James Wolanin


Over on the right side of this page there's a list of links to artists' pages. It's kind of arbitrary whether I classify a page as an art blog or an artist's page; I kind of try to get a feel for what the page is for, and what the author is trying to do. In either case, I'm picky about who I put there: They're not just people whose pages I frequent, not just people I find mildly interesting; they're people I find intriguing, both as people and as artists.

If you look over there, you'll see James Wolanin listed. I like his blog, I like his Website, and he works in New Jersey, so I like having him around. He reported he was having a show in Philadelphia, at the Chapterhouse Cafe & Gallery. I try to get down to Philly every so often, mainly because my very good friend Scott Larson lives there, and since he's executive chef at Tír na nÓg, I can get free food. I had finished a painting back in December I wanted to give to Scott, too, so there was another reason to make the trip.

Scott and I found the Chapterhouse without too much trouble. (It was finding my car after that turned out to be the problem, because we're both idiots who forgot where we parked.) It's just off South Street, which is sort of the Greenwich Village of Philadelphia. Sort of, but sort of not. It's like Greenwich Village used to be, back when the Village had a bit of an edge, before Manhattan Island became all Disneyfied. South Street is where Philly stores its tattoo parlors, alternative music stores, vintage clothing shops, and generally weird crap. Starbucks has made its inroads, though. I'm convinced that if we ever send a manned mission to Mars, the astronauts will be greeted by a Starbucks.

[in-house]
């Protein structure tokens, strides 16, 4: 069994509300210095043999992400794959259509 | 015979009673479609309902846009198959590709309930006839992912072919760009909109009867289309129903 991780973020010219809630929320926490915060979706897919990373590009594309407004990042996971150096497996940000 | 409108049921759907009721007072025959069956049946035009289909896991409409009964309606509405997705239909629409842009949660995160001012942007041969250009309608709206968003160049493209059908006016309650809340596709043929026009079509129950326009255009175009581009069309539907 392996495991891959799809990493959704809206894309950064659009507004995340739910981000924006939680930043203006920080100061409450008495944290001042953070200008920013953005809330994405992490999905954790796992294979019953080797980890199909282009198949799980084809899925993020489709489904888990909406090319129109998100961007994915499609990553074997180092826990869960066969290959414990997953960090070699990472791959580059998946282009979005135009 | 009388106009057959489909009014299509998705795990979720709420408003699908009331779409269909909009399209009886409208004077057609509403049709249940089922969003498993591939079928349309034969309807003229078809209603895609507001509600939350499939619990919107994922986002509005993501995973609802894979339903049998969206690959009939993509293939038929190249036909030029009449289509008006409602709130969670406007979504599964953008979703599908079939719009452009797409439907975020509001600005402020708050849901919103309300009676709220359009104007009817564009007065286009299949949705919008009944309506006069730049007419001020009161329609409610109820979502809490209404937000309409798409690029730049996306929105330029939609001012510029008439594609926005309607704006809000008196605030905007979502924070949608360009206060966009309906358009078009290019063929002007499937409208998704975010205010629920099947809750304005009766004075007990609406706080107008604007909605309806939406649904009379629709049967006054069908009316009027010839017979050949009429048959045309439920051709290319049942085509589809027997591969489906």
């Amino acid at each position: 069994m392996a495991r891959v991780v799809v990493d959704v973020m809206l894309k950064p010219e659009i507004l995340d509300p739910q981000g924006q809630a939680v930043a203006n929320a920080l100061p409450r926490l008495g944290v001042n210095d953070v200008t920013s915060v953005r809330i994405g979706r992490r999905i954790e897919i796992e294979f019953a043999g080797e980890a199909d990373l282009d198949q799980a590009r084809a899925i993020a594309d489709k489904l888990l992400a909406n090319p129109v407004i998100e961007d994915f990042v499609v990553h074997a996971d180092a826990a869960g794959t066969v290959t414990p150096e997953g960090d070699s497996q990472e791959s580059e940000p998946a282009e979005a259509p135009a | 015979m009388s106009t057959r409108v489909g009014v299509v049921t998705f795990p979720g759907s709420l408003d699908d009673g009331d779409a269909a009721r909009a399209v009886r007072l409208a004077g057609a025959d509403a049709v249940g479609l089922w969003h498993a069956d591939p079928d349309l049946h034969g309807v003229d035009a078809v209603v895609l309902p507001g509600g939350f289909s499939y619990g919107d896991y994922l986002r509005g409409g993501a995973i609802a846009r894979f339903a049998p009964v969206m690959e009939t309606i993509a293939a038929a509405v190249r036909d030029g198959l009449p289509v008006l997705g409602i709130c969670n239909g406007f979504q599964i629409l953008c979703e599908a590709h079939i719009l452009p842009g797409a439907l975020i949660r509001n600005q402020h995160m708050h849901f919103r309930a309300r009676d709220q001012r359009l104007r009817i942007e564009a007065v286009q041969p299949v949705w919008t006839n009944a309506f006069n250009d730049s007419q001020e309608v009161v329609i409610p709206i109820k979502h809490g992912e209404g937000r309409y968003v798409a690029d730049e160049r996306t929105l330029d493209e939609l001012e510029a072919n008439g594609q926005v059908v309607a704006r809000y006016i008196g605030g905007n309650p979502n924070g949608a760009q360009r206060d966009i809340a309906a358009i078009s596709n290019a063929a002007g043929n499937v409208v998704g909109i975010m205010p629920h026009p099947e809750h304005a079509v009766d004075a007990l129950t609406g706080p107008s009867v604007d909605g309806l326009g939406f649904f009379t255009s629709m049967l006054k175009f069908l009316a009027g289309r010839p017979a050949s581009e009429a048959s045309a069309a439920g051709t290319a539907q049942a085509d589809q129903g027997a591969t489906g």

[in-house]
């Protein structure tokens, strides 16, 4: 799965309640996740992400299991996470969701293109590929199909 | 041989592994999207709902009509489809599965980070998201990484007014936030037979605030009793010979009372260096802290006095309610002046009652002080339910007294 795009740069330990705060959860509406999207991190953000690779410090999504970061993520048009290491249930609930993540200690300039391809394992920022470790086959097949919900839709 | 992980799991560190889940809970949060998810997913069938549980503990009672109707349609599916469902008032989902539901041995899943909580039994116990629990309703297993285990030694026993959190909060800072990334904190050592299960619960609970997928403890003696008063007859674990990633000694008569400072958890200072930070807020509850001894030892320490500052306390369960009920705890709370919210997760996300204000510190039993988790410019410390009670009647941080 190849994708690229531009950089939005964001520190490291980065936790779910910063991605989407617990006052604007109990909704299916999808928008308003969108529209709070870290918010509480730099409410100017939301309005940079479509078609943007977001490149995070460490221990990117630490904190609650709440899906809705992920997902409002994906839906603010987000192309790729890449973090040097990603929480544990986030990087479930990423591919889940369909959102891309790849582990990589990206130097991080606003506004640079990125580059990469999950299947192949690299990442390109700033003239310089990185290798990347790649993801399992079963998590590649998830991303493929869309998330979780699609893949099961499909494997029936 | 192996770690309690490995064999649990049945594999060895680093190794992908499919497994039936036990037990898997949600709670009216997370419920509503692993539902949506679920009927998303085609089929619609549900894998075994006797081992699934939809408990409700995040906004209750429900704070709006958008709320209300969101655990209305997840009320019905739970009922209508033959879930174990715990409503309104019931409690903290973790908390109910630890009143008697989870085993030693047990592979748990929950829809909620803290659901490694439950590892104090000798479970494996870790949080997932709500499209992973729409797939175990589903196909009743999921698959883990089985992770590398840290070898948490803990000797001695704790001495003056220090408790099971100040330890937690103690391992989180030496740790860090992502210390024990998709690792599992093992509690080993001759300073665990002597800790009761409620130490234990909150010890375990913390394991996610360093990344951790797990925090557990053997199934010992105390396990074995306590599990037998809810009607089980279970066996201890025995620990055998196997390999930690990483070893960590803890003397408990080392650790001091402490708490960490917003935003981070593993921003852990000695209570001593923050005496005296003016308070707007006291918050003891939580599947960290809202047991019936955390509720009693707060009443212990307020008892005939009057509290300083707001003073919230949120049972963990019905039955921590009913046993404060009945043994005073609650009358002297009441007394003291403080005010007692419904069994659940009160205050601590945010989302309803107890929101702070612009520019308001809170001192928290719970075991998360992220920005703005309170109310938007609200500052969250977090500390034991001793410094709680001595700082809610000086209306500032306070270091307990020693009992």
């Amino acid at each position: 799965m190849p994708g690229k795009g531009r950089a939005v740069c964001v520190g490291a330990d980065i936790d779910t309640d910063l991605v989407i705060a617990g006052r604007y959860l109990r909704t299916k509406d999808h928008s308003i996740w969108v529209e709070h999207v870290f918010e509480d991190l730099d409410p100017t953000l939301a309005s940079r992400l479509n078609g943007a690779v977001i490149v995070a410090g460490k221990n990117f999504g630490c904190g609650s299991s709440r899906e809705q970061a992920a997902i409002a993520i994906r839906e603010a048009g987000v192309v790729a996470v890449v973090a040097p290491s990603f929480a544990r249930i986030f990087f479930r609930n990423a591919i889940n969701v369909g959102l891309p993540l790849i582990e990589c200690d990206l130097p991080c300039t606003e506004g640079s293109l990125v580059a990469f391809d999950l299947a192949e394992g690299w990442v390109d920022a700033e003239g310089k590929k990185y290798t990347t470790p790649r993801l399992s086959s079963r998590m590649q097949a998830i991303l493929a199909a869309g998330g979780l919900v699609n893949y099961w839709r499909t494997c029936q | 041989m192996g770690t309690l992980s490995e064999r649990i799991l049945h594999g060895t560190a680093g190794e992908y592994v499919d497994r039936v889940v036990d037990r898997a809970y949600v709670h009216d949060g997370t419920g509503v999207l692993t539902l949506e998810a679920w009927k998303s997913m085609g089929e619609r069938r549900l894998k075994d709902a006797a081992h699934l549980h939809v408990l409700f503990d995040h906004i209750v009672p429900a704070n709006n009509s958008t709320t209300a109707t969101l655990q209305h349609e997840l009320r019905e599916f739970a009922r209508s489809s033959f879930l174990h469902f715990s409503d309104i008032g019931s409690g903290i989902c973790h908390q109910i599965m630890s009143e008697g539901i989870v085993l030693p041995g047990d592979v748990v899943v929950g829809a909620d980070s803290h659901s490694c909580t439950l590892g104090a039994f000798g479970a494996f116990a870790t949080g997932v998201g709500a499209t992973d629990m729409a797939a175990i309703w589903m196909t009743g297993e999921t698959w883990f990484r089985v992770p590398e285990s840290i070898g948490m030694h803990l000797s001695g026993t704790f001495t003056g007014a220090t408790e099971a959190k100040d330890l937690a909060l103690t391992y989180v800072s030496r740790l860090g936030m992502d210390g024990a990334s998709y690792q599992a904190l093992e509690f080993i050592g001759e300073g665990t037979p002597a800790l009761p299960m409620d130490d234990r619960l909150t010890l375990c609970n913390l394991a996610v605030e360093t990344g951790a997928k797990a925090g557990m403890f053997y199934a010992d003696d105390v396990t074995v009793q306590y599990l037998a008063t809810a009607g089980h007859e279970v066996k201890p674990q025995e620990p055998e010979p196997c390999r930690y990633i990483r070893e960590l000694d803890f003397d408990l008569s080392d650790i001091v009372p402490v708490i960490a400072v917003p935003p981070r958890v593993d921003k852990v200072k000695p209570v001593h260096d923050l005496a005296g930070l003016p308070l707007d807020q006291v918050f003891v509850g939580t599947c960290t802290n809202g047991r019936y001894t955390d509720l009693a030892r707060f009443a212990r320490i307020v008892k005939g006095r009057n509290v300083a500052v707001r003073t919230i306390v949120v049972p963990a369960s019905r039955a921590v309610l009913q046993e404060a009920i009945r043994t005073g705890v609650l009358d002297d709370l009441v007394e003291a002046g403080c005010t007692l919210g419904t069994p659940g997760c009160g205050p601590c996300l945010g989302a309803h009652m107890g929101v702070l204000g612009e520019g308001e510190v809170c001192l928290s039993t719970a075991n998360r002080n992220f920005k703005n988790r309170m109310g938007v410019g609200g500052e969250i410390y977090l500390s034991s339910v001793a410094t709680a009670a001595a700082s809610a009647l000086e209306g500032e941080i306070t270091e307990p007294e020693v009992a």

Scott, who knows Philadelphia cafes better than I do, declared the Chapterhouse to be a pretty cool place. It's definitely large, which made us think with the rents being what they are, if you want to visit you'd better go quickly. The counter was manned by your typical pierced and tattooed Philly girl. When I was taking photos of the installation, she came up to me and scolded me like a young and exceptionally dim child: "Don't take pictures of people's art." I explained I knew the artist. I refrained from explaining that I'd been in more professional art venues in the last six months than she'd been in her whole life, and more, I've never met an artist who didn't want their work photographed.

James Wolanin, installation view, Chapterhouse Cafe & Gallery, 2006 About the worst thing I can say about James' paintings is that they reproduce well. If you've been to his site, you've got a really good idea of what his paintings look like in person. I'd almost say it's not worth seeing them. Almost. Of course the colors are more vibrant, and size does matter, so of course the online versions aren't quite as good as the originals. But his paintings reproduce better than anyone I've seen since Brian Alfred.

James Wolanin, One Thousand Virgins, After Ingres, 2006, acrylic on oak panel, 40x30 inches James' paintings are more interesting than Brian's, though. I like them a lot. I've written before that I don't like the use of text in paintings; and let me go on record right now as saying I also don't like paintings which reference other paintings. I think both techniques are too damned easy. If you can't say it visually, you write it; and if you can't think of anything yourself, you copy it. But here's the thing: James makes both techniques work. I don't mind it when he does it. I get the feeling from his paintings that both the words and the images emerge from some place inside him in the same way shapes and colors do.